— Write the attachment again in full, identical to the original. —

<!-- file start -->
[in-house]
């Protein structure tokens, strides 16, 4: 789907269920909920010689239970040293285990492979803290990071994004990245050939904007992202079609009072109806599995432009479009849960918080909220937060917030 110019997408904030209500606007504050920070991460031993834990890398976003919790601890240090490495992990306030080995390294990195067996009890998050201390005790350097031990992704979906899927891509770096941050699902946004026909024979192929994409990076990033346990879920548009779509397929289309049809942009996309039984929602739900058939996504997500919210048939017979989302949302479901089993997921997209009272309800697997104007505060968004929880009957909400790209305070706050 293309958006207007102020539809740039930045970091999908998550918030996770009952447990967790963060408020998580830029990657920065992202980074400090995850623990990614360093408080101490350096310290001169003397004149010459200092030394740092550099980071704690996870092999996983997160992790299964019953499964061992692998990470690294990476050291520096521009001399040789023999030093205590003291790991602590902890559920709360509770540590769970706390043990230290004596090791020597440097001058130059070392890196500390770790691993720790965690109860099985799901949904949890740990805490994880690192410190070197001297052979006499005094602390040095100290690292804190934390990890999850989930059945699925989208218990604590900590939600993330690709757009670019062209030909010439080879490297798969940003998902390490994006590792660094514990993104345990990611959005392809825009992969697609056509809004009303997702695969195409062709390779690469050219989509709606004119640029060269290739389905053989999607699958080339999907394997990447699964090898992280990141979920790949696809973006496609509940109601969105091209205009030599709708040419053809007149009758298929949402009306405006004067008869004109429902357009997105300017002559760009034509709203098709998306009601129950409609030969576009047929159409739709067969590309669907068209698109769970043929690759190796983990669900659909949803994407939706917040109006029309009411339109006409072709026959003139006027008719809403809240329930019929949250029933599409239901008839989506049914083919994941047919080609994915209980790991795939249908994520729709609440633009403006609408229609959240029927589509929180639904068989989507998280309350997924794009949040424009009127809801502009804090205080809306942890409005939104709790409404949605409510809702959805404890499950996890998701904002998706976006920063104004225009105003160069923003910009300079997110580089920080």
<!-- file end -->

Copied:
[in-house]
């Protein structure tokens, strides 16, 4: 789907269920909920010689239970040293285990492979803290990071994004990245050939904007992202079609009072109806599995432009479009849960918080909220937060917030 110019997408904030209500606007504050920070991460031993834990890398976003919790601890240090490495992990306030080995390294990195067996009890998050201390005790350097031990992704979906899927891509770096941050699902946004026909024979192929994409990076990033346990879920548009779509397929289309049809942009996309039984929602739900058939996504997500919210048939017979989302949302479901089993997921997209009272309800697997104007505060968004929880009957909400790209305070706050 293309958006207007102020539809740039930045970091999908998550918030996770009952447990967790963060408020998580830029990657920065992202980074400090995850623990990614360093408080101490350096310290001169003397004149010459200092030394740092550099980071704690996870092999996983997160992790299964019953499964061992692998990470690294990476050291520096521009001399040789023999030093205590003291790991602590902890559920709360509770540590769970706390043990230290004596090791020597440097001058130059070392890196500390770790691993720790965690109860099985799901949904949890740990805490994880690192410190070197001297052979006499005094602390040095100290690292804190934390990890999850989930059945699925989208218990604590900590939600993330690709757009670019062209030909010439080879490297798969940003998902390490994006590792660094514990993104345990990611959005392809825009992969697609056509809004009303997702695969195409062709390779690469050219989509709606004119640029060269290739389905053989999607699958080339999907394997990447699964090898992280990141979920790949696809973006496609509940109601969105091209205009030599709708040419053809007149009758298929949402009306405006004067008869004109429902357009997105300017002559760009034509709203098709998306009601129950409609030969576009047929159409739709067969590309669907068209698109769970043929690759190796983990669900659909949803994407939706917040109006029309009411339109006409072709026959003139006027008719809403809240329930019929949250029933599409239901008839989506049914083919994941047919080609994915209980790991795939249908994520729709609440633009403006609408229609959240029927589509929180639904068989989507998280309350997924794009949040424009009127809801502009804090205080809306942890409005939104709790409404949605409510809702959805404890499950996890998701904002998706976006920063104004225009105003160069923003910009300079997110580089920080």